Climate change is happening now and impacting Central Brooklynites today in very real ways— that was the premise of a town hall convened by Congresswoman Yvette D. Clarke Monday night at Brooklyn Public Library in Prospect Heights.

The congresswoman was joined by a panel of climate and environmental experts to discuss how Central Brooklyn could become more climate-resilient and sustainable.

Moderator Thaddeus Pawlowski, managing director of Columbia University’s Center for Resilient Cities and Landscapes, welcomed Ke Wei, assistant deputy director with the NYC Mayor’s Office of Resiliency and Sustainability; David Armour; chief city executive for Siemens; Natalia Quintero, program director at Transit Tech Lab; and Professor William Solecki from CUNY Institute for Sustainable Cities.

In their discussion, panelists stressed the need for immediate action: The detrimental impact of climate change is affecting communities in central Brooklyn and across the country today more than ever, they said.

Climate change is happening now and impacting Central Brooklynites today in very real ways -- that was the premise of a Monday's town hall.
Rep. Clarke convened Monday’s town hall on Climate Resiliency and Smart Cities. Photo courtesy Office of Congresswoman Yvette Clarke.

Clarke cited several examples such as Superstorm Sandy, which flooded entire neighborhoods in Brooklyn and displaced thousands of families were displaced by Sandy, of whom many still have not returned to their homes. Or this summer, when Con Edison preemptively cut off power to thousands of Brooklynites for several days to reduce the city’s energy load during a major heatwave.

“This summer alone, over 30.000 Brooklyn residents—many in my district—were left without power for multiple days when extreme heat caused our critical power equipment to fail, despite assurances from Con Edison that they were prepared,” said Clarke. “We must change how we view climate change. We must plan in advance and build smart.”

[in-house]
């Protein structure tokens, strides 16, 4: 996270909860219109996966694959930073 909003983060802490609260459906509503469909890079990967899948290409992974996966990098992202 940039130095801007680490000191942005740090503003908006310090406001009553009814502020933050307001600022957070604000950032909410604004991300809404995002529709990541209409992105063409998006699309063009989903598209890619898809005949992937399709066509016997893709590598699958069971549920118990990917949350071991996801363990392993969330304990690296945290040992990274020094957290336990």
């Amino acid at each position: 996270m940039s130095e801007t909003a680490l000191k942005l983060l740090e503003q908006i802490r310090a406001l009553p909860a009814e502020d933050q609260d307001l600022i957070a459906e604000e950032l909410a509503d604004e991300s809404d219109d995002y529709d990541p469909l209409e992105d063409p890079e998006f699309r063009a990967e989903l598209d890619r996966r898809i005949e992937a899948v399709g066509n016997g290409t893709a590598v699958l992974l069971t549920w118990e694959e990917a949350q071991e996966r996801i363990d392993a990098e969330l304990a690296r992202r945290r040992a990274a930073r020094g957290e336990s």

The panelists gave insights into the current energy and transportation needs of the city, but also made suggestions on how urban environments like New York City can become more sustainable. For instance, they laid out how industries should transition to build a greener, more sustainable economy and infrastructure and thereby create new, well-paying jobs.

Clarke, a co-sponsor of the Green New Deal, a massive policy package introduced by New York Congresswoman Alexandria Ocasio Cortez that would reshape the U.S. economy to eliminate all U.S. carbon emissions, emphasized her commitment to driving down greenhouse-gas emission to zero by 2050.

“My colleagues and I have just set the ambitious but necessary goal of achieving ‘net-zero’ greenhouse-gas emissions, nationwide, by the year 2050,” said Clarke. “With this goal, we will transform every sector of our economy to a clean energy economy that creates jobs, not pollution.”

“When you examine the fact, it is clear that climate change is the greatest existential threat we face, and that it is a crisis that requires bold action to transform every sector of our economy.  Every person, company and government body has a role to play,” Clarke concluded.

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